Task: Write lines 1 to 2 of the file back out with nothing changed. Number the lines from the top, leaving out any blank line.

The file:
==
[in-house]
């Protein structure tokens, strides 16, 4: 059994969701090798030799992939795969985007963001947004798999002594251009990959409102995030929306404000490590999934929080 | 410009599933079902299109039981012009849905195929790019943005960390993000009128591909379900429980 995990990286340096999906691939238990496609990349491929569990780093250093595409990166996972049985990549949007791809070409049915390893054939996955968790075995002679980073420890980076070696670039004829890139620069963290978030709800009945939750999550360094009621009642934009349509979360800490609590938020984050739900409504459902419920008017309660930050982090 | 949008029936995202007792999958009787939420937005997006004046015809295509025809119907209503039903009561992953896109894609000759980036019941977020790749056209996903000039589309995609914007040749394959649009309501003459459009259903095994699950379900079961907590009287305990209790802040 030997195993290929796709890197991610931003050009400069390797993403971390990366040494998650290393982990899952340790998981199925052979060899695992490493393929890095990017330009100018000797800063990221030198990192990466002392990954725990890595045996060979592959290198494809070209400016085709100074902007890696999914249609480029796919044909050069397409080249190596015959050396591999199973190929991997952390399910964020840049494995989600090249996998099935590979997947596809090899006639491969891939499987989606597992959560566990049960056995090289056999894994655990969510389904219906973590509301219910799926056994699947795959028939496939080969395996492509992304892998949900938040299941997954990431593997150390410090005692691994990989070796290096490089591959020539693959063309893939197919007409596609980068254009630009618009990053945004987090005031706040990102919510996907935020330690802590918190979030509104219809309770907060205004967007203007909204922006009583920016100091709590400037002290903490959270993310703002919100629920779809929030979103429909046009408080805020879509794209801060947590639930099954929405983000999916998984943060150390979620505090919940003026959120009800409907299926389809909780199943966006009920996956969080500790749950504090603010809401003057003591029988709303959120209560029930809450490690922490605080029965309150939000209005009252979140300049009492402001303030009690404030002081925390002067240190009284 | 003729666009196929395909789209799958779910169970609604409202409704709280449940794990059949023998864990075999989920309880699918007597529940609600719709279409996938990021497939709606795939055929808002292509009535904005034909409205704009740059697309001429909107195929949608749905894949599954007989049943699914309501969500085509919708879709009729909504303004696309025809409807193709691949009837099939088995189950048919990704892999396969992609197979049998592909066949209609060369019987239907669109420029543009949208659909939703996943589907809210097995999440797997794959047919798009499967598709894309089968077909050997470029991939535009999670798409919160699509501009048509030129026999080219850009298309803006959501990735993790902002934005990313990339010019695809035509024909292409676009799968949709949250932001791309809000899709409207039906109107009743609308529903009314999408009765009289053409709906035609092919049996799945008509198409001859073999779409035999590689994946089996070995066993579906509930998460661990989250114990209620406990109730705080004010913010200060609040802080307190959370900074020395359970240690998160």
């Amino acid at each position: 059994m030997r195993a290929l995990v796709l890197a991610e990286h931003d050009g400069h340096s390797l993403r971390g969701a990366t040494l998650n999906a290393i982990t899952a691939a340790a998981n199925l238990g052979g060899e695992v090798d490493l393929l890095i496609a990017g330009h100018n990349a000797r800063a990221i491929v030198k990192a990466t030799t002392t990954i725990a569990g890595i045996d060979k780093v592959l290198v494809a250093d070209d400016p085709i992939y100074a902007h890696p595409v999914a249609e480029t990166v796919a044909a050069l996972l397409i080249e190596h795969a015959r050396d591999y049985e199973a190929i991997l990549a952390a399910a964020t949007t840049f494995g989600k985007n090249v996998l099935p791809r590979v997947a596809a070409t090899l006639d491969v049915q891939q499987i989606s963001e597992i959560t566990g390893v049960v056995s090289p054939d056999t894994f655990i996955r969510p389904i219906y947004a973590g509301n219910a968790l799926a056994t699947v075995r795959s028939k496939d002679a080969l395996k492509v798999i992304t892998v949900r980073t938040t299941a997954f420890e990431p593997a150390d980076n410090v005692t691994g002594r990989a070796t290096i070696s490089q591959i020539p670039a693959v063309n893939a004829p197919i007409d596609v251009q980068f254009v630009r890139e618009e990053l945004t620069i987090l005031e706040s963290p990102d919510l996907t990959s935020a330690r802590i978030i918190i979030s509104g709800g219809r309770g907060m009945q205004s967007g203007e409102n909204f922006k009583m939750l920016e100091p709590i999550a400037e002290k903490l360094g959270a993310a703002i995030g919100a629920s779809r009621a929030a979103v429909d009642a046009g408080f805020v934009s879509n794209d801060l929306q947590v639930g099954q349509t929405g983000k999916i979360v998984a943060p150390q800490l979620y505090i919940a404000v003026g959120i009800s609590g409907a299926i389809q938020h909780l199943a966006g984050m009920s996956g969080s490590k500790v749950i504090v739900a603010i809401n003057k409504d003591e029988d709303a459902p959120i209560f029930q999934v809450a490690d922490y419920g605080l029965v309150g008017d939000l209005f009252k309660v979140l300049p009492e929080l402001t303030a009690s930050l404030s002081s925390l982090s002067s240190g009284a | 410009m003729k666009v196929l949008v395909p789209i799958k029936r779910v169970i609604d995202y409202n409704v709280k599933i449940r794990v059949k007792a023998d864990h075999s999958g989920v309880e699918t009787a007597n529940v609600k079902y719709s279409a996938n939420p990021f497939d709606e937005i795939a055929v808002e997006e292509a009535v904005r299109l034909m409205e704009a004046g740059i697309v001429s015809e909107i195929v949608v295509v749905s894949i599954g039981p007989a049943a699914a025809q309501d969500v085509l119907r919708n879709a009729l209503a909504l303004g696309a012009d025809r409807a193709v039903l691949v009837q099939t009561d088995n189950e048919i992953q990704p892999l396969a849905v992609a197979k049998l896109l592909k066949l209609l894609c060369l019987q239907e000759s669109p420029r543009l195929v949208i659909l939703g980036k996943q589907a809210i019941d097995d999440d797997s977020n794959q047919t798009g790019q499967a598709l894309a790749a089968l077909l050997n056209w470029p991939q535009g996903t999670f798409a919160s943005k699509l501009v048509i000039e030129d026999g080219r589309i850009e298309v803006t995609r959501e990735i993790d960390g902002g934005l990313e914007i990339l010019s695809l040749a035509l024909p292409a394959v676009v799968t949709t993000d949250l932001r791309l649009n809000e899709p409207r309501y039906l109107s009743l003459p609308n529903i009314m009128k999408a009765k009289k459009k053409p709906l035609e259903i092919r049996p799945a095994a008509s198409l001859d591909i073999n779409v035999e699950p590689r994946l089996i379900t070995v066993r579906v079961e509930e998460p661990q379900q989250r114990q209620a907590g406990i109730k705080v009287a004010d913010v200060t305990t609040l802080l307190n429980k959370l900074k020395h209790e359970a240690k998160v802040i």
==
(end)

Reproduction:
[in-house]
């Protein structure tokens, strides 16, 4: 059994969701090798030799992939795969985007963001947004798999002594251009990959409102995030929306404000490590999934929080 | 410009599933079902299109039981012009849905195929790019943005960390993000009128591909379900429980 995990990286340096999906691939238990496609990349491929569990780093250093595409990166996972049985990549949007791809070409049915390893054939996955968790075995002679980073420890980076070696670039004829890139620069963290978030709800009945939750999550360094009621009642934009349509979360800490609590938020984050739900409504459902419920008017309660930050982090 | 949008029936995202007792999958009787939420937005997006004046015809295509025809119907209503039903009561992953896109894609000759980036019941977020790749056209996903000039589309995609914007040749394959649009309501003459459009259903095994699950379900079961907590009287305990209790802040 030997195993290929796709890197991610931003050009400069390797993403971390990366040494998650290393982990899952340790998981199925052979060899695992490493393929890095990017330009100018000797800063990221030198990192990466002392990954725990890595045996060979592959290198494809070209400016085709100074902007890696999914249609480029796919044909050069397409080249190596015959050396591999199973190929991997952390399910964020840049494995989600090249996998099935590979997947596809090899006639491969891939499987989606597992959560566990049960056995090289056999894994655990969510389904219906973590509301219910799926056994699947795959028939496939080969395996492509992304892998949900938040299941997954990431593997150390410090005692691994990989070796290096490089591959020539693959063309893939197919007409596609980068254009630009618009990053945004987090005031706040990102919510996907935020330690802590918190979030509104219809309770907060205004967007203007909204922006009583920016100091709590400037002290903490959270993310703002919100629920779809929030979103429909046009408080805020879509794209801060947590639930099954929405983000999916998984943060150390979620505090919940003026959120009800409907299926389809909780199943966006009920996956969080500790749950504090603010809401003057003591029988709303959120209560029930809450490690922490605080029965309150939000209005009252979140300049009492402001303030009690404030002081925390002067240190009284 | 003729666009196929395909789209799958779910169970609604409202409704709280449940794990059949023998864990075999989920309880699918007597529940609600719709279409996938990021497939709606795939055929808002292509009535904005034909409205704009740059697309001429909107195929949608749905894949599954007989049943699914309501969500085509919708879709009729909504303004696309025809409807193709691949009837099939088995189950048919990704892999396969992609197979049998592909066949209609060369019987239907669109420029543009949208659909939703996943589907809210097995999440797997794959047919798009499967598709894309089968077909050997470029991939535009999670798409919160699509501009048509030129026999080219850009298309803006959501990735993790902002934005990313990339010019695809035509024909292409676009799968949709949250932001791309809000899709409207039906109107009743609308529903009314999408009765009289053409709906035609092919049996799945008509198409001859073999779409035999590689994946089996070995066993579906509930998460661990989250114990209620406990109730705080004010913010200060609040802080307190959370900074020395359970240690998160």